Kiwis keen to get their hands on an Apple Watch early can pay a premium and buy one through Parallel Imported.
While two Noel Leeming stores are listed on Apple's website as the only bricks-and-mortar store to get the product in Auckland when it launches on July 31, Parallel Imported has been selling the devices for the past few weeks.
Parallel Imported's website lists a variety of Apple watches for sale, some at a $100 premium to what they will go for when they officially launch.
Parallel Imported's Candice Fuller said prices will reduce when the devices go on sale elsewhere.
One shipment of the high-tech timepieces had sold out but Fuller could not say how many it contained, citing commercial sensitivity.
Come July 31, New Zealanders can buy the product directly from Apple's website and will pay NZ$599 for the sports version and NZ$21,000 for a rose-gold cased version.
Whether there is much appetite for the watch here is another story, with one expert saying it will probably attract only "early adopters" and executives.
Technology commentator Peter Griffin said that with an entry-level price of $599, the Apple Watch was an expensive product.
"I see it remaining the domain of executives and early adopters for the time being," Griffin said.
"There's good scope for bundling deals with iPhones and other Apple products. But it is a first generation model and experience with other smart watches, such as the Samsung Gear, shows that innovation progresses rapidly.
"By the time consumers really warm to this thing, a couple of generations of watches will have passed and hopefully the price will have come down," he said.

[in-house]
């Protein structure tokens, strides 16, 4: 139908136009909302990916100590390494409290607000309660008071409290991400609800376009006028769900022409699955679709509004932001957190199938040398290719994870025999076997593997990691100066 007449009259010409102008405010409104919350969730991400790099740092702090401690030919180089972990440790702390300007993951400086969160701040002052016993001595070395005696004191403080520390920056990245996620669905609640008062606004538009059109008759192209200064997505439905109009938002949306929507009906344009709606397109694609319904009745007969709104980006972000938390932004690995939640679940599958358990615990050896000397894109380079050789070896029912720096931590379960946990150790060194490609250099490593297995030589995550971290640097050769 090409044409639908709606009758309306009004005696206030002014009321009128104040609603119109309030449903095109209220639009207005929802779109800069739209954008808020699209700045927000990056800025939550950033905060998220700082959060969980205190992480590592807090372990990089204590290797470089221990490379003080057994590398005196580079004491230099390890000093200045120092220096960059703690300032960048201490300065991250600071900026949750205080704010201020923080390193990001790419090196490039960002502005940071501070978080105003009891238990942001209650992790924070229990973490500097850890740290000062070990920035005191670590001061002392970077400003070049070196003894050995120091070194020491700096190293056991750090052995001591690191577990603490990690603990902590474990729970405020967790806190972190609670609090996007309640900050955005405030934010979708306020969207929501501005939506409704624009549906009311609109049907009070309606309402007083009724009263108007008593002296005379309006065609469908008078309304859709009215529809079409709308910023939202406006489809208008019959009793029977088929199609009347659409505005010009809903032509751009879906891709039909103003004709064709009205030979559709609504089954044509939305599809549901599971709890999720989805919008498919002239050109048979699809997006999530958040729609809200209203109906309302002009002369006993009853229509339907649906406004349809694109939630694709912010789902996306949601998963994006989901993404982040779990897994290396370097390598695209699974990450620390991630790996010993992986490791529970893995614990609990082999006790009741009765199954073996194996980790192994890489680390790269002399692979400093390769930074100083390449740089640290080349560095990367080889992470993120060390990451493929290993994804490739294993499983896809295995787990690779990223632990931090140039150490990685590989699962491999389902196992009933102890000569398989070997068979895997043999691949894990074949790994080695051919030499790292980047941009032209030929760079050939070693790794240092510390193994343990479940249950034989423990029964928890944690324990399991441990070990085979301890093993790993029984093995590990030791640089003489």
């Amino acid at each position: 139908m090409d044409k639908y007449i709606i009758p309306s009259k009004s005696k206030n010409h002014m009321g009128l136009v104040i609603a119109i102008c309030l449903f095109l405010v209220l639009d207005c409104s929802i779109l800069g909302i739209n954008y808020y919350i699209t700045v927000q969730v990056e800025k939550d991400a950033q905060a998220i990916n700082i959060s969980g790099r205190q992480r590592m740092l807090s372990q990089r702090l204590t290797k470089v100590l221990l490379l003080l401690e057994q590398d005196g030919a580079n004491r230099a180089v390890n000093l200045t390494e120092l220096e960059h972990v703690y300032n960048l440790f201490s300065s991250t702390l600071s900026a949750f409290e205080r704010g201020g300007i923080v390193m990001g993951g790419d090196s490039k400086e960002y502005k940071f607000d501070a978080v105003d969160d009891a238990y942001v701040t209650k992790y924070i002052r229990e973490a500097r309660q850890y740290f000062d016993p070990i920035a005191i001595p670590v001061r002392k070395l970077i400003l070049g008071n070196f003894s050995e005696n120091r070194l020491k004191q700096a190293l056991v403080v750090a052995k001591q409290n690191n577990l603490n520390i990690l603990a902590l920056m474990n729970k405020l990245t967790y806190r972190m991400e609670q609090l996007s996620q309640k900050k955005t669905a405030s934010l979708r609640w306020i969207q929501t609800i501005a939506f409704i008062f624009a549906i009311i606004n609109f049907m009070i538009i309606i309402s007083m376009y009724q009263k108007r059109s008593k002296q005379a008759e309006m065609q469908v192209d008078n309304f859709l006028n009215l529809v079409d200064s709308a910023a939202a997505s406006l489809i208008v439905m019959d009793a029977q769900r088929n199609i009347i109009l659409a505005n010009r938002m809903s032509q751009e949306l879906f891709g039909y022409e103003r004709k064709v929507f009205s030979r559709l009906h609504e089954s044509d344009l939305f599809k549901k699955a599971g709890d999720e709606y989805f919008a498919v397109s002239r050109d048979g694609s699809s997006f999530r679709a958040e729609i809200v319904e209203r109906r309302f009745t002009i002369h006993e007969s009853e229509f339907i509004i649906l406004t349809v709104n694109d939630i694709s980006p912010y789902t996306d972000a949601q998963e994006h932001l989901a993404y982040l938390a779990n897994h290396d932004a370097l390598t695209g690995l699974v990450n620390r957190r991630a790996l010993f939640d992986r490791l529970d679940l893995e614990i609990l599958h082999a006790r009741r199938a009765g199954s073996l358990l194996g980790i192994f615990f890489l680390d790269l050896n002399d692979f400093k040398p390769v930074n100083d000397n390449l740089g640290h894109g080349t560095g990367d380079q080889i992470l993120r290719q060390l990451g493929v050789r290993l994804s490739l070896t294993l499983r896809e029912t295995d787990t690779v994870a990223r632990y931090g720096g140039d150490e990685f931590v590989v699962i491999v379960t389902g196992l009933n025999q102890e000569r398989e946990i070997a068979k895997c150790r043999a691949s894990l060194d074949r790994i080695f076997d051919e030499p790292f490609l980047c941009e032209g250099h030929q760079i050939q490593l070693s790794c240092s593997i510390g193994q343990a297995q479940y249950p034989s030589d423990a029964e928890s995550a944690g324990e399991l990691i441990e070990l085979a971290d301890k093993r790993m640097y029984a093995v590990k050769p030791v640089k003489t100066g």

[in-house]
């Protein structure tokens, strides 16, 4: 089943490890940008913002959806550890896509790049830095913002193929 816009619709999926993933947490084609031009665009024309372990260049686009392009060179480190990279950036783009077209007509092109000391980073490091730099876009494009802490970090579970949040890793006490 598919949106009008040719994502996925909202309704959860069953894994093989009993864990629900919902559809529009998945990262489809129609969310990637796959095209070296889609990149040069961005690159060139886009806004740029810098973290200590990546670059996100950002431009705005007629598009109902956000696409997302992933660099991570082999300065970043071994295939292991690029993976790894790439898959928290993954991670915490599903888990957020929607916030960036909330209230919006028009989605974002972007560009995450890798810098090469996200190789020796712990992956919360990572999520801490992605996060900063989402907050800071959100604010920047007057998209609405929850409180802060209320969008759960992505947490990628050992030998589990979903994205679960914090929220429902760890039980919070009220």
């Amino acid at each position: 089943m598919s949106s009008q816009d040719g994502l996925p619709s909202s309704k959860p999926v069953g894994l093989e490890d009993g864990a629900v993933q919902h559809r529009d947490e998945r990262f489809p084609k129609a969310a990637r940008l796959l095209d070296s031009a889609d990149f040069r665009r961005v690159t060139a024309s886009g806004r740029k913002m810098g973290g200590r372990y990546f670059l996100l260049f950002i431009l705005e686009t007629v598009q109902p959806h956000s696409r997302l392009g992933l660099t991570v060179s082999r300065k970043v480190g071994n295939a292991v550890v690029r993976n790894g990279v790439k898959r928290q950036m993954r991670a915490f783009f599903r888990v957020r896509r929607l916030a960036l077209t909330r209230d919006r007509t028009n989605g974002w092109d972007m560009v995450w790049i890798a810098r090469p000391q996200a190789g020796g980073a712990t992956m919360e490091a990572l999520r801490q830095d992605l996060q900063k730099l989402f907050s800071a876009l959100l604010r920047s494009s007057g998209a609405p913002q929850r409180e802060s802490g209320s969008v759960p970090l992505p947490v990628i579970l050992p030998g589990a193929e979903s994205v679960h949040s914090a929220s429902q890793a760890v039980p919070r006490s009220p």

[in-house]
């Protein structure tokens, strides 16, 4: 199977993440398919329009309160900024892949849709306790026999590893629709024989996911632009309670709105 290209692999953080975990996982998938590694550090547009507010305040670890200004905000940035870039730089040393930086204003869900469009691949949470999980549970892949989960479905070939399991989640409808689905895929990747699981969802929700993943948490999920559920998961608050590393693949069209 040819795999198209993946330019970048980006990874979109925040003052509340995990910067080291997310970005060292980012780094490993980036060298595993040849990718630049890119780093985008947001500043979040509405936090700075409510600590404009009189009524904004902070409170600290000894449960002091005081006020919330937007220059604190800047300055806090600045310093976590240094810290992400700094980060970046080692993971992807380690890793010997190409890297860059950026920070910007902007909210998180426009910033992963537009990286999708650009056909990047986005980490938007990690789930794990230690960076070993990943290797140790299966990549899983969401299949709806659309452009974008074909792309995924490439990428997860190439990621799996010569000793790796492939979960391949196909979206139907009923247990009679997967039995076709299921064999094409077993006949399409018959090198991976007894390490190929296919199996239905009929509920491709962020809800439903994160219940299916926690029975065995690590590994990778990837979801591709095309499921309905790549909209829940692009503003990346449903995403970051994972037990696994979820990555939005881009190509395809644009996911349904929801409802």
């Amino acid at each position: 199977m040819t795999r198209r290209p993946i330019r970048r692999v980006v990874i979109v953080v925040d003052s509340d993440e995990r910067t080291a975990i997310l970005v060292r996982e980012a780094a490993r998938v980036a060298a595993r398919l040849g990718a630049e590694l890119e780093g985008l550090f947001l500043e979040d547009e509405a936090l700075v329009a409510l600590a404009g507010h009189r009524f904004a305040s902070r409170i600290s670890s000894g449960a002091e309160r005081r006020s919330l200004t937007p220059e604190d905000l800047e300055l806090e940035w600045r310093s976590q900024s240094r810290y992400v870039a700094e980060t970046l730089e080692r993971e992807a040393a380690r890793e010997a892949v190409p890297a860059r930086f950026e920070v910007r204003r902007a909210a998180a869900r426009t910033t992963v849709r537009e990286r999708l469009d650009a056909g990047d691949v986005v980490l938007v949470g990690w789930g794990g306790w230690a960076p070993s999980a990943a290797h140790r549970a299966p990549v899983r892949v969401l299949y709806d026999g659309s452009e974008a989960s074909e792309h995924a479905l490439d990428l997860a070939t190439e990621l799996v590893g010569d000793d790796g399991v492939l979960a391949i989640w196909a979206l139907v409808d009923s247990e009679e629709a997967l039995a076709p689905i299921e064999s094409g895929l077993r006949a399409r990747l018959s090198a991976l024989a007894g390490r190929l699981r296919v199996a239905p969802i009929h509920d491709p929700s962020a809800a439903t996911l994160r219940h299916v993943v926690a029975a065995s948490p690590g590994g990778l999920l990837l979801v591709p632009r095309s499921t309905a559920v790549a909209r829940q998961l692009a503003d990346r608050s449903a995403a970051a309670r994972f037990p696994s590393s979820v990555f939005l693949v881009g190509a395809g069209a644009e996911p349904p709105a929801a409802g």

But there is scope for bargain hunting wannabes.
New Zealanders are already ordering lookalike versions of the watch from Chinese retail giant AliExpress for US$54.
A lookalike "A9 Smart Watch" boasts many of the same features as the real thing, although one man with knowledge of the technology said it was unlikely to be as finessed or robust as the genuine product.
The official Apple device includes a rectangular touch-screen face, sensors to detect pulse rates and other health-related features and must be paired with an iPhone to work properly.
The watch was released in April to excited crowds, however last month it was announced that sales for the watch had plummeted by 90 per cent.
Chief Financial Officer Luca Maestri said this week that the company beat its internal expectations for the watch and that the number of them sold in the first nine weeks was greater than the number of iPhones or iPads that the company sold in a comparable period after those products launched.
-additional reporting: AP